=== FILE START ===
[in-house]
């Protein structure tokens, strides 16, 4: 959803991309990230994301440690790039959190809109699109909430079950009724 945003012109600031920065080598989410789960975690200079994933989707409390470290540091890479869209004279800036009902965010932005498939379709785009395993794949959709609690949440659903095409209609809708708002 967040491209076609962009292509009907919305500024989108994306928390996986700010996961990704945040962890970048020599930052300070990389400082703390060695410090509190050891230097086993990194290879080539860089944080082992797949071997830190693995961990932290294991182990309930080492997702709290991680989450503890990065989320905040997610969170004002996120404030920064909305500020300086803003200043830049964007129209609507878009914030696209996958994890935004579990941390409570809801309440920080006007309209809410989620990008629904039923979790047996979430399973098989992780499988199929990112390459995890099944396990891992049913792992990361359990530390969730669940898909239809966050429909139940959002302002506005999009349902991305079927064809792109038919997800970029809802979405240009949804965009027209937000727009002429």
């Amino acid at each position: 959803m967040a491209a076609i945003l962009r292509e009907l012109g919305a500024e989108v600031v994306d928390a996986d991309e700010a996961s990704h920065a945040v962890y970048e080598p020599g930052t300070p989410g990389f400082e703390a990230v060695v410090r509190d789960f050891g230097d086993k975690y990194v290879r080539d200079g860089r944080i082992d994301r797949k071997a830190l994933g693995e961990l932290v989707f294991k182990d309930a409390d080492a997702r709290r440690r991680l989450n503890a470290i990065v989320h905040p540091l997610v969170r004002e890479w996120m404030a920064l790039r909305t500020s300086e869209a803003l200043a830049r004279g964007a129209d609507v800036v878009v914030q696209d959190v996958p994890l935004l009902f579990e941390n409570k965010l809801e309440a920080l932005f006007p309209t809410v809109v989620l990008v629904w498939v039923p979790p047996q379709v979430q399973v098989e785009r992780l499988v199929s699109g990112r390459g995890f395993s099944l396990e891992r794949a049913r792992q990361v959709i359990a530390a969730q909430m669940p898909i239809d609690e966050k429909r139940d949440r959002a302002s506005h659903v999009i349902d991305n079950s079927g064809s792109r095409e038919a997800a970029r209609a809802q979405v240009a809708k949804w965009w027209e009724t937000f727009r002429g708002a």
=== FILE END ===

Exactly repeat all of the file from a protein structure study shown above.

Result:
[in-house]
């Protein structure tokens, strides 16, 4: 959803991309990230994301440690790039959190809109699109909430079950009724 945003012109600031920065080598989410789960975690200079994933989707409390470290540091890479869209004279800036009902965010932005498939379709785009395993794949959709609690949440659903095409209609809708708002 967040491209076609962009292509009907919305500024989108994306928390996986700010996961990704945040962890970048020599930052300070990389400082703390060695410090509190050891230097086993990194290879080539860089944080082992797949071997830190693995961990932290294991182990309930080492997702709290991680989450503890990065989320905040997610969170004002996120404030920064909305500020300086803003200043830049964007129209609507878009914030696209996958994890935004579990941390409570809801309440920080006007309209809410989620990008629904039923979790047996979430399973098989992780499988199929990112390459995890099944396990891992049913792992990361359990530390969730669940898909239809966050429909139940959002302002506005999009349902991305079927064809792109038919997800970029809802979405240009949804965009027209937000727009002429």
């Amino acid at each position: 959803m967040a491209a076609i945003l962009r292509e009907l012109g919305a500024e989108v600031v994306d928390a996986d991309e700010a996961s990704h920065a945040v962890y970048e080598p020599g930052t300070p989410g990389f400082e703390a990230v060695v410090r509190d789960f050891g230097d086993k975690y990194v290879r080539d200079g860089r944080i082992d994301r797949k071997a830190l994933g693995e961990l932290v989707f294991k182990d309930a409390d080492a997702r709290r440690r991680l989450n503890a470290i990065v989320h905040p540091l997610v969170r004002e890479w996120m404030a920064l790039r909305t500020s300086e869209a803003l200043a830049r004279g964007a129209d609507v800036v878009v914030q696209d959190v996958p994890l935004l009902f579990e941390n409570k965010l809801e309440a920080l932005f006007p309209t809410v809109v989620l990008v629904w498939v039923p979790p047996q379709v979430q399973v098989e785009r992780l499988v199929s699109g990112r390459g995890f395993s099944l396990e891992r794949a049913r792992q990361v959709i359990a530390a969730q909430m669940p898909i239809d609690e966050k429909r139940d949440r959002a302002s506005h659903v999009i349902d991305n079950s079927g064809s792109r095409e038919a997800a970029r209609a809802q979405v240009a809708k949804w965009w027209e009724t937000f727009r002429g708002a």